Precision Strategies, the self-described “integrated strategy and marketing agency” co-founded by Mr. Biden’s campaign manager and incoming deputy White House chief of staff, Jennifer O’Malley Dillon, was retained starting in August to do public relations work by the American Investment Council, a lobbying group representing private equity firms.One of the most prominent of these firms is SKDK, which provides communications and fund-raising advice to corporate, political and foreign clients, including the Biden campaign, a super PAC started by the former New York City Mayor Michael R. Bloomberg, and an Israeli spyware firm. (SKDK has registered under lobby laws in the past, but it says that was for public affairs consulting and that it does not lobby.) Others well positioned to profit in the Biden era include the lobbying firm owned by Jeff Ricchetti, the brother of Mr. Biden’s campaign chairman and incoming White House counselor, Steve Ricchetti, and a firm co-founded by Jeffrey Peck, who worked on the Senate Judiciary Committee under Mr. Biden and served as treasurer of the Biden Foundation.Mr. Peck deregistered as a lobbyist early this year, but the firm that bears his name continues to do a brisk lobbying business, adding clients like the International Franchise Association in the months before the election.The Biden administration is also expected to generate new business for firms with connections to Mr. Biden or his team that help clients get their way in Washington without formally registering to lobby — including WestExec Advisors and Albright Stonebridge Group, as well as Beacon Global Strategies. Beacon Global, which has represented Raytheon and Citi among other clients, was co-founded by Jeremy Bash, a former Obama Defense Department official who has worked closely with Mr. Biden’s newly named White House chief of staff, Ron Klain.- Advertisement – – Advertisement – Ms. Podesta, who runs a lobbying firm with dozens of corporate clients, including Apple and Yelp, said she had seen a surge in interest in her Democratic-leaning firm, signing up new clients in recent weeks in advance of an expected Biden win. “The real shift will come in December,” she said. “It takes a while for Fortune 500 companies to make these decisions.”- Advertisement –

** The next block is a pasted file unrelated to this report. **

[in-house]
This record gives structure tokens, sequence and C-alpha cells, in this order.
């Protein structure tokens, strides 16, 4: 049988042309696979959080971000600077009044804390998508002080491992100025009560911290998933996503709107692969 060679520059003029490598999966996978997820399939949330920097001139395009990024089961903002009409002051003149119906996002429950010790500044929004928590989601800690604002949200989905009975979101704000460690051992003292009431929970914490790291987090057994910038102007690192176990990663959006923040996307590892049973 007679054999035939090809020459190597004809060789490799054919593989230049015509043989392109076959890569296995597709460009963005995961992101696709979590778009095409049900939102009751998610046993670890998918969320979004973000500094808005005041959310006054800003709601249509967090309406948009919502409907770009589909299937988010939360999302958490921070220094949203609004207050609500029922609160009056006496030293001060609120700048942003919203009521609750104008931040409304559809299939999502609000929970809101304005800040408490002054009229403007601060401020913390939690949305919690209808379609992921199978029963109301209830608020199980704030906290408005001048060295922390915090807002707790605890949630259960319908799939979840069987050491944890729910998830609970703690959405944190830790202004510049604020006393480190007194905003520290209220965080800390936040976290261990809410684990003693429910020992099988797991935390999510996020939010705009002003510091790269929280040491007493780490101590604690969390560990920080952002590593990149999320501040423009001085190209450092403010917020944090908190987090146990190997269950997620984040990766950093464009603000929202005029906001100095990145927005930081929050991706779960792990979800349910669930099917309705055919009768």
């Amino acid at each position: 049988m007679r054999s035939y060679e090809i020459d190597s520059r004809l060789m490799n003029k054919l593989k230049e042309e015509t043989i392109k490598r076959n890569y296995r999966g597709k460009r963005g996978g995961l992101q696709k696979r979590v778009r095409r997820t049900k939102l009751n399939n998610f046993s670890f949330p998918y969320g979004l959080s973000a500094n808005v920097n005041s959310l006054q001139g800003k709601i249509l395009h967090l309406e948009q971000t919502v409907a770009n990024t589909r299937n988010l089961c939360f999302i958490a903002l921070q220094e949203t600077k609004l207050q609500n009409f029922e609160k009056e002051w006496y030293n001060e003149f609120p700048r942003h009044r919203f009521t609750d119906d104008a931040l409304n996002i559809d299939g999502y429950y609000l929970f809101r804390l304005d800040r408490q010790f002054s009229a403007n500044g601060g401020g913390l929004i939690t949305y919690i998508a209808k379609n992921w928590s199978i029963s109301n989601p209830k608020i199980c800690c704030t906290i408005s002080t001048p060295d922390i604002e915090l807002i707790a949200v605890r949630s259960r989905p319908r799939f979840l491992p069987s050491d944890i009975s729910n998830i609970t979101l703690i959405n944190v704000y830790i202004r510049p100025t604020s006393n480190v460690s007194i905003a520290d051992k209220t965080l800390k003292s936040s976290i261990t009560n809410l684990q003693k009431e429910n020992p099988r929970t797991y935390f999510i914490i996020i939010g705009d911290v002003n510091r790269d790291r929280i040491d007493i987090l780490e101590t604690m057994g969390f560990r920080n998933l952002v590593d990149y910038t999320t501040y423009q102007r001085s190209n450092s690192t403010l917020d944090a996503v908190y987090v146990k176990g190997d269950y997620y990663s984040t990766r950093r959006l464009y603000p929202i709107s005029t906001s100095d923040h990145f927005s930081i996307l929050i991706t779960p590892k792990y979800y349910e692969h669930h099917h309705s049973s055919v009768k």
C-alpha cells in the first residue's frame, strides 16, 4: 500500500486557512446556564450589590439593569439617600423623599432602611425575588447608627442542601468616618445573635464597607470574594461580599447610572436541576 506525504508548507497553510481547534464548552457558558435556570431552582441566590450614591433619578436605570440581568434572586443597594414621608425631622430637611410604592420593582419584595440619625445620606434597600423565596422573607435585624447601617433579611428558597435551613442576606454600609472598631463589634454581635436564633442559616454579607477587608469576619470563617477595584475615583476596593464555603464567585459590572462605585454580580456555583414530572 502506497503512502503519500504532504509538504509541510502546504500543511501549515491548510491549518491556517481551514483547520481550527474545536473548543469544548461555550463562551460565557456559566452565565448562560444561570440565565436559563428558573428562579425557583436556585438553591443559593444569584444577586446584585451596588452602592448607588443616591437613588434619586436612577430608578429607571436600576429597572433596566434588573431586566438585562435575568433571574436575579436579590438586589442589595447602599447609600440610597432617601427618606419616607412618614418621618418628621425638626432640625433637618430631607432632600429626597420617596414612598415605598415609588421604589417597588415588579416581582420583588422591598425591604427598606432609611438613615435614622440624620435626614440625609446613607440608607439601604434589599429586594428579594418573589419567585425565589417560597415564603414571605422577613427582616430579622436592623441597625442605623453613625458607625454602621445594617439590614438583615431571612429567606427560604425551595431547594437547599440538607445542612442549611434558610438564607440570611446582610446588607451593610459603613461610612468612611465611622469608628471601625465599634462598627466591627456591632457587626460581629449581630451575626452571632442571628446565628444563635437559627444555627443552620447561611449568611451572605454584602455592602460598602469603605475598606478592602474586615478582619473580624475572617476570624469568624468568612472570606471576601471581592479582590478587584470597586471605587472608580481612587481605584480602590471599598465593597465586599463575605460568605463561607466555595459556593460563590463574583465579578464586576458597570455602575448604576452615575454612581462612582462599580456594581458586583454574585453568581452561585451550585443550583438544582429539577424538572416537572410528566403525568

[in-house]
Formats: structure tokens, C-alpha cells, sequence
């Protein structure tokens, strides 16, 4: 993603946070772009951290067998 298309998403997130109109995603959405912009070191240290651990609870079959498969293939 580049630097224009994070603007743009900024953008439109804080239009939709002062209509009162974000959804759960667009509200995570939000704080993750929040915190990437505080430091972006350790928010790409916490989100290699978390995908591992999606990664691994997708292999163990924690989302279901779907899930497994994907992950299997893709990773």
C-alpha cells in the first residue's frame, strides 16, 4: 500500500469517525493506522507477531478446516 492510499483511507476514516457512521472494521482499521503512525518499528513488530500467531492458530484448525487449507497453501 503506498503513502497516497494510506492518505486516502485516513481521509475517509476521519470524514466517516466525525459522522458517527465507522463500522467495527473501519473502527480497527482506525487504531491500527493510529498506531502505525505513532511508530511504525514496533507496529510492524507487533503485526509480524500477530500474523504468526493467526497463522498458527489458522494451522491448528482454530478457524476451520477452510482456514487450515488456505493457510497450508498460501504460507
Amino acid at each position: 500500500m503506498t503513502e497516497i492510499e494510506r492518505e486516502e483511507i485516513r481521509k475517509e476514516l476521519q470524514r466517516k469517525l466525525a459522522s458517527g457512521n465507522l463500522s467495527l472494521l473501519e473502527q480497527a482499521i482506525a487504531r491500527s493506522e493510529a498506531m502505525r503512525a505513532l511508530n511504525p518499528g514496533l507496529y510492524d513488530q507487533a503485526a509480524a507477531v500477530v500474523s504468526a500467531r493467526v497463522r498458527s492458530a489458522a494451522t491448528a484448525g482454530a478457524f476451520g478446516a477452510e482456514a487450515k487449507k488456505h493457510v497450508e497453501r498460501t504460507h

YinYang/iStock(WASHINGTON) — Supreme Court Justice Ruth Bader Ginsburg was not on the bench for oral arguments Wednesday due to a stomach bug, according to the court.The court’s oldest justice, 86, is recovering at home, a spokesperson said.“But she will participate in the consideration and decision of the cases on the basis of the briefs and the transcripts or recordings of the oral arguments,” Chief Justice John Roberts said from the bench at the open of the day’s court session.Notably, Ginsburg is missing the justices’ Wednesday conference to discuss and decide cases argued Tuesday — which were those challenging President Donald Trump’s decision to end the Deferred Action for Childhood Arrivals, or DACA, which President Barack Obama created in 2012 to provide temporary legal status and work permits to immigrants.At issue in the DACA case is whether the Trump administration followed federal law requiring agencies to base policy changes on sound reasoning that is explained to the public. Lower courts ruled that the decision to end DACA was “arbitrary and capricious,” in violation of law.During Tuesday’s oral arguments, the court’s conservative members — including the newest members of the court, Brett Kavanaugh and Neil Gorsuch — seemed inclined to overturn the lower court decision. Overturning the decision would allow the Trump administration to carry on with canceling DACA.Ginsburg and her fellow liberal colleagues, however, pushed back. Ginsburg herself argued with the Trump administration’s Department of Homeland Security’s assumption that DACA is unconstitutional, as outlined in two memos by two now-former homeland security secretaries.“Her whole memo is infected by the idea that this is, one, illegal. It leaves substantial doubt about its illegality,” she said, referring to the memo by Kirstjen Nielsen. “If we take that out, then — the independent ground that you’re asserting, then she would be saying, we stand up and say this is the policy of our administration. We don’t like DACA and we’re taking responsibility for that, instead of trying to put the blame on the law.”Trump Solicitor General Noel Francisco replied that he “very much disagree[d]” with that assessment.Justice Stephen Breyer, meanwhile, suggested a possible middle ground by crafting an opinion that buys time for policymakers to address DACA recipients’ status.This is Ginsburg’s second absence from a public court session in the past year. Last December she took leave after undergoing cancer surgery, which was the first time in her 26 years on the bench she missed an argument. She was also treated for a localized malignant tumor on her pancreas in August before the court convened for the new term.Copyright © 2019, ABC Audio. All rights reserved.